280 Direct Sequencing of Nucleic Acids without Clonal Amplification or Synthesis for the Molecular Characterization of Cancer
Number of anticipated awards: 2
(Fast-Track proposals will be accepted.)
Budget (total costs): Phase I: $150,000;
Phase II: $1,000,000
(Note: Proposals with budgets exceeding the above amounts will be returned without review. Phase I project periods may last a maximum of 9 months. Proposals with durations exceeding 9 months will be returned without review.)
The deadline for receipt of all contract proposals submitted in response to this solicitation is: November 9, 2009.
Nucleotides in DNA and RNA are frequently modified by exogenous and endogenous insults, leading to a broad spectrum of chemical modifications (e.g., oxidation, alkylation, formation of cyclobutane pyrimidine dimers, etc). These chemical modifications can significantly alter the functional expression of genes in vivo, resulting in genome instability and variations in the sequence of a transcript and/or polypeptide. Moreover, knowledge of these sequence variations in normal, premalignant, and malignant cells in a human biospecimen may provide critical information in understanding the molecular basis of cancer. Unfortunately, interrogating such sequence variations is presently intractable because the currently available high-throughput methods for nucleic acid sequencing depend on enzymatic clonal amplification using high-fidelity polymerases. In particular, these methods conceal many DNA lesions inherent to the original nucleic acid sequence by incorporating a non-damaged nucleotide opposite the adduct (mismatch, etc), followed by amplification of this undamaged sequence. In effect, this amplification step masks the underlying information contained in the original sequence. Therefore, to understand the true functional nature of the individual genome and/or transcriptome, new high-throughput sequencing techniques are required that are highly sensitive and specific at the single molecule level. Such methods must also be capable of detecting nucleic acid adducts to obtain an accurate read of the non-amplified genome or transcriptome.
The primary goal of this topic is to encourage small businesses to develop novel high-throughput technologies that will enable researchers to directly capture nucleic acid sequence information without the need for amplification. Such technologies are expected to aid researchers in identifying specific and predominant variants involved in the development of disease phenotype(s). In particular, sequence information of DNA, messenger RNA (mRNA) and/or microRNA (miRNA), which is obtained from human cancer biospecimens, is expected to provide new insights into cancer onset and progression. Future benefits of these technologies (which are beyond the scope of the current topic) may include new approaches for risk assessment in cancer epidemiology, and potentially new cancer prevention and/or therapeutic strategies.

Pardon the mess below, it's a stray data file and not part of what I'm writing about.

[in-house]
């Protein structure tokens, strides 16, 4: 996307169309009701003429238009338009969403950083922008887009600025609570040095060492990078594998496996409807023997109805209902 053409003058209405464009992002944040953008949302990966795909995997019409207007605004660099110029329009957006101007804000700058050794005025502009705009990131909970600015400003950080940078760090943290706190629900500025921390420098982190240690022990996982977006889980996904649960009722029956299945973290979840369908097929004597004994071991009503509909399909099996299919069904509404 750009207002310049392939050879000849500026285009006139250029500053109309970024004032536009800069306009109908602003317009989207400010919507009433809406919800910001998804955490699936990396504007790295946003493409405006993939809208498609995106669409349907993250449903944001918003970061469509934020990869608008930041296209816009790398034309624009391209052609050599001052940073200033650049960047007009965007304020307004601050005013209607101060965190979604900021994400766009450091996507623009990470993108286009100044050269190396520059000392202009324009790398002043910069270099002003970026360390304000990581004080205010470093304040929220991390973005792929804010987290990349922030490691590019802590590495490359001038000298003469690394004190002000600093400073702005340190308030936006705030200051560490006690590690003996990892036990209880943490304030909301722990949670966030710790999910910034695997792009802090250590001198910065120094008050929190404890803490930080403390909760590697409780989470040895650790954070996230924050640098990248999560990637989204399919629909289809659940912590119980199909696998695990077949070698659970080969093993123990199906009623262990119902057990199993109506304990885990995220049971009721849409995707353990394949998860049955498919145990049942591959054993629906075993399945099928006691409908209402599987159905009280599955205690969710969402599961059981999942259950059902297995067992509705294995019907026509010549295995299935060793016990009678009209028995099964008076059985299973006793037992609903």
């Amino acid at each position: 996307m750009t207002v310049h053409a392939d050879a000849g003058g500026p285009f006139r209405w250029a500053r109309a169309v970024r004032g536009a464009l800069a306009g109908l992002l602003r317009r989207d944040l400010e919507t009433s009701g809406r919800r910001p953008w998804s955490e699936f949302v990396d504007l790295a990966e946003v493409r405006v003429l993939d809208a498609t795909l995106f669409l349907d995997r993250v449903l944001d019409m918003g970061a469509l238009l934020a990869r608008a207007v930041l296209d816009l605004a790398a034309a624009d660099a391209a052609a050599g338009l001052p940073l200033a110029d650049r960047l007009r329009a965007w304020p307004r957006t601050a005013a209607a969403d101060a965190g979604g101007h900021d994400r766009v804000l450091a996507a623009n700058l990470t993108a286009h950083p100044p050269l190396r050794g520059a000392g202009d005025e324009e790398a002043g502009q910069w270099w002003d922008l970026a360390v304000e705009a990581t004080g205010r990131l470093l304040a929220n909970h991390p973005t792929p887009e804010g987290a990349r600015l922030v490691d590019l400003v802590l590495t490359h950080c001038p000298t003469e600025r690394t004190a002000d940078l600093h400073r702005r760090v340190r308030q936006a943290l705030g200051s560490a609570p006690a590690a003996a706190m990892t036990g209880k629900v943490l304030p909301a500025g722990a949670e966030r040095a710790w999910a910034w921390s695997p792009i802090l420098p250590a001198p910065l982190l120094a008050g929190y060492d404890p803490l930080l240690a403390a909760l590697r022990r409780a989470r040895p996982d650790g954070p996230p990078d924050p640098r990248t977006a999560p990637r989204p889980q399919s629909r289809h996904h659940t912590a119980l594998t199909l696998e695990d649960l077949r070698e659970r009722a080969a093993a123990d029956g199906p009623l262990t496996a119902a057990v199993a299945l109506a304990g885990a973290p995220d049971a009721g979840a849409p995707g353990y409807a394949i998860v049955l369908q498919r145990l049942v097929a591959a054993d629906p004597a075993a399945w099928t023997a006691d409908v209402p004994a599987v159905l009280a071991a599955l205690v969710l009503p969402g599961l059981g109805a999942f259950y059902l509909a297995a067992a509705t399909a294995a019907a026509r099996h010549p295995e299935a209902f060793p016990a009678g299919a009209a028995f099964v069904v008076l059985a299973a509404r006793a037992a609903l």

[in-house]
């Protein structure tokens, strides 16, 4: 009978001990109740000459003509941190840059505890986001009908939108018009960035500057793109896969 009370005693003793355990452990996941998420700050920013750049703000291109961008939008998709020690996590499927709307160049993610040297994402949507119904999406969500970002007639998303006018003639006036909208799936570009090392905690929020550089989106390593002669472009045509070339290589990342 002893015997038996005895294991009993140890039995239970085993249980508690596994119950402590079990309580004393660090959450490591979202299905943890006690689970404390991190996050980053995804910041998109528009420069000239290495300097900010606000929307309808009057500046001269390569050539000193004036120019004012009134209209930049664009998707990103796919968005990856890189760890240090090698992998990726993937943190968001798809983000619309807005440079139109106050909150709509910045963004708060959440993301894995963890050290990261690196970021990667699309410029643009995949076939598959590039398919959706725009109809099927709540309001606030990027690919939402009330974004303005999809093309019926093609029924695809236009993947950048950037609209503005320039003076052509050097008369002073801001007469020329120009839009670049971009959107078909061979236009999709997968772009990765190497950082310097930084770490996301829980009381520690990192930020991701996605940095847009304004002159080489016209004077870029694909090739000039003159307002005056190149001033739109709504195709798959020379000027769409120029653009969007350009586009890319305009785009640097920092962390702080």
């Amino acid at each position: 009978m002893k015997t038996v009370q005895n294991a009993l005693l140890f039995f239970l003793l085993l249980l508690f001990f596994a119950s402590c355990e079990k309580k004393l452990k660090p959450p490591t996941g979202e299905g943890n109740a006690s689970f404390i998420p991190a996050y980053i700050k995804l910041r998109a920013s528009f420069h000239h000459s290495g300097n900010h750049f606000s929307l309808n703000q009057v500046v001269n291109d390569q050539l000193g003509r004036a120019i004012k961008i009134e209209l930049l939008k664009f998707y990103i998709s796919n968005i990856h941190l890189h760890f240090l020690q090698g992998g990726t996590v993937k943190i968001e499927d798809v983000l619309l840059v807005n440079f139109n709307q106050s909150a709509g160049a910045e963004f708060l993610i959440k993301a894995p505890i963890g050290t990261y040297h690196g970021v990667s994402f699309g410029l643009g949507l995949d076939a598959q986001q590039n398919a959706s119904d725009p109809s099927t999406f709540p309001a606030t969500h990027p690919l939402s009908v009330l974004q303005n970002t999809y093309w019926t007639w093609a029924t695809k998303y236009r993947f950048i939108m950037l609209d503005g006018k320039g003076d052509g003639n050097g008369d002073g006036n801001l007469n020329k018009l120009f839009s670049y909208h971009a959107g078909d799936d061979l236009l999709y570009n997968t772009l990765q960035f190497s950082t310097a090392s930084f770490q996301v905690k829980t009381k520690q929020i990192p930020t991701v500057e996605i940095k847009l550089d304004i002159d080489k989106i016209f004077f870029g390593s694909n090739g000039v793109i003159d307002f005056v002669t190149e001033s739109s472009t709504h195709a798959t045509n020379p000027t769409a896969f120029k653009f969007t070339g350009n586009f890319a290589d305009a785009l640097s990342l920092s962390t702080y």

Examples of novel technologies and approaches that might be developed under this topic include the following: near-field optical techniques in combination with nanotip-enhanced vibrational spectroscopy, high throughput molecular imaging techniques, novel hybridization techniques that increase the sensitivity of detection to the single molecule level, and novel nucleic acid stabilization methods. These approaches are not meant to be exhaustive. Offerors are encouraged to develop any appropriate innovative technology to meet the goals of this contract topic. Technologies and approaches aimed at sequencing all of the sequence and splice variants in a cell are of particular interest to NCI.
- Develop a novel technique to directly capture nucleic acid sequence information without the need for amplification (i.e., develop an approach to obtain sequence information at the single molecule level).
- Show proof-of-concept by applying the technology to obtain sequence information for one or more of the following: DNA, mRNA and/or miRNA.
- Demonstrate the ability to successfully detect both unaltered (i.e., non-damaged) nucleotides, as well as cancer-relevant, chemically-altered (i.e., adducted) nucleotides.
Phase II activities and expected deliverables:
- Apply the technique(s) to biospecimens, such as cancer cell lines.
- Adapt the techniques for the high-resolution, high-throughput screening of cancer biospecimens.
- Characterize and demonstrate the accuracy and specificity of the technique/assay.
- Develop a commercially viable assay that is capable of directly obtaining sequence information for one or more of the following in a cancer biospecimen: DNA, mRNA, and/or miRNA.